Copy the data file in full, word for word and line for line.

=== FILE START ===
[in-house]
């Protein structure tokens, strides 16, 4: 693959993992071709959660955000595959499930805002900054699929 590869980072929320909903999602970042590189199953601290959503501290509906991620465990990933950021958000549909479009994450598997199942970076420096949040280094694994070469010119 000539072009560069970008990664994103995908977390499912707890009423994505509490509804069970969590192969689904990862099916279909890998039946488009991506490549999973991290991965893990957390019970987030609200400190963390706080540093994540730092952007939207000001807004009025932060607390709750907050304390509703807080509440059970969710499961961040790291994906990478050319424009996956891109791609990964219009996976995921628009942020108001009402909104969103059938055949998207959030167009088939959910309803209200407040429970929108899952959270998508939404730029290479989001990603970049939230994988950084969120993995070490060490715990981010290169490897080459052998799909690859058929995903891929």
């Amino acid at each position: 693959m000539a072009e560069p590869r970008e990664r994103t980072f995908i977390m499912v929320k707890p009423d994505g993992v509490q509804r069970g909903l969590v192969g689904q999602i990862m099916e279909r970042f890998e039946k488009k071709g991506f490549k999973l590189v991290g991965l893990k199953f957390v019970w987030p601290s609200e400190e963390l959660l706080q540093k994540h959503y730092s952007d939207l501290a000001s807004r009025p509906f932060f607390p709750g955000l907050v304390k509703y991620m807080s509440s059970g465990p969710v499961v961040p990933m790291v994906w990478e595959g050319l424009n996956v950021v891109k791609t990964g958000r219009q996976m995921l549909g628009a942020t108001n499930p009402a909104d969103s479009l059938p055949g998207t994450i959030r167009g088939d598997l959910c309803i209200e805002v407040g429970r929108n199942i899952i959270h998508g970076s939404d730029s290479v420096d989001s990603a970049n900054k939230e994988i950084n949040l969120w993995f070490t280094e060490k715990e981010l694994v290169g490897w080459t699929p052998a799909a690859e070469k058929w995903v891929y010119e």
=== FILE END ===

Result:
[in-house]
């Protein structure tokens, strides 16, 4: 693959993992071709959660955000595959499930805002900054699929 590869980072929320909903999602970042590189199953601290959503501290509906991620465990990933950021958000549909479009994450598997199942970076420096949040280094694994070469010119 000539072009560069970008990664994103995908977390499912707890009423994505509490509804069970969590192969689904990862099916279909890998039946488009991506490549999973991290991965893990957390019970987030609200400190963390706080540093994540730092952007939207000001807004009025932060607390709750907050304390509703807080509440059970969710499961961040790291994906990478050319424009996956891109791609990964219009996976995921628009942020108001009402909104969103059938055949998207959030167009088939959910309803209200407040429970929108899952959270998508939404730029290479989001990603970049939230994988950084969120993995070490060490715990981010290169490897080459052998799909690859058929995903891929």
């Amino acid at each position: 693959m000539a072009e560069p590869r970008e990664r994103t980072f995908i977390m499912v929320k707890p009423d994505g993992v509490q509804r069970g909903l969590v192969g689904q999602i990862m099916e279909r970042f890998e039946k488009k071709g991506f490549k999973l590189v991290g991965l893990k199953f957390v019970w987030p601290s609200e400190e963390l959660l706080q540093k994540h959503y730092s952007d939207l501290a000001s807004r009025p509906f932060f607390p709750g955000l907050v304390k509703y991620m807080s509440s059970g465990p969710v499961v961040p990933m790291v994906w990478e595959g050319l424009n996956v950021v891109k791609t990964g958000r219009q996976m995921l549909g628009a942020t108001n499930p009402a909104d969103s479009l059938p055949g998207t994450i959030r167009g088939d598997l959910c309803i209200e805002v407040g429970r929108n199942i899952i959270h998508g970076s939404d730029s290479v420096d989001s990603a970049n900054k939230e994988i950084n949040l969120w993995f070490t280094e060490k715990e981010l694994v290169g490897w080459t699929p052998a799909a690859e070469k058929w995903v891929y010119e």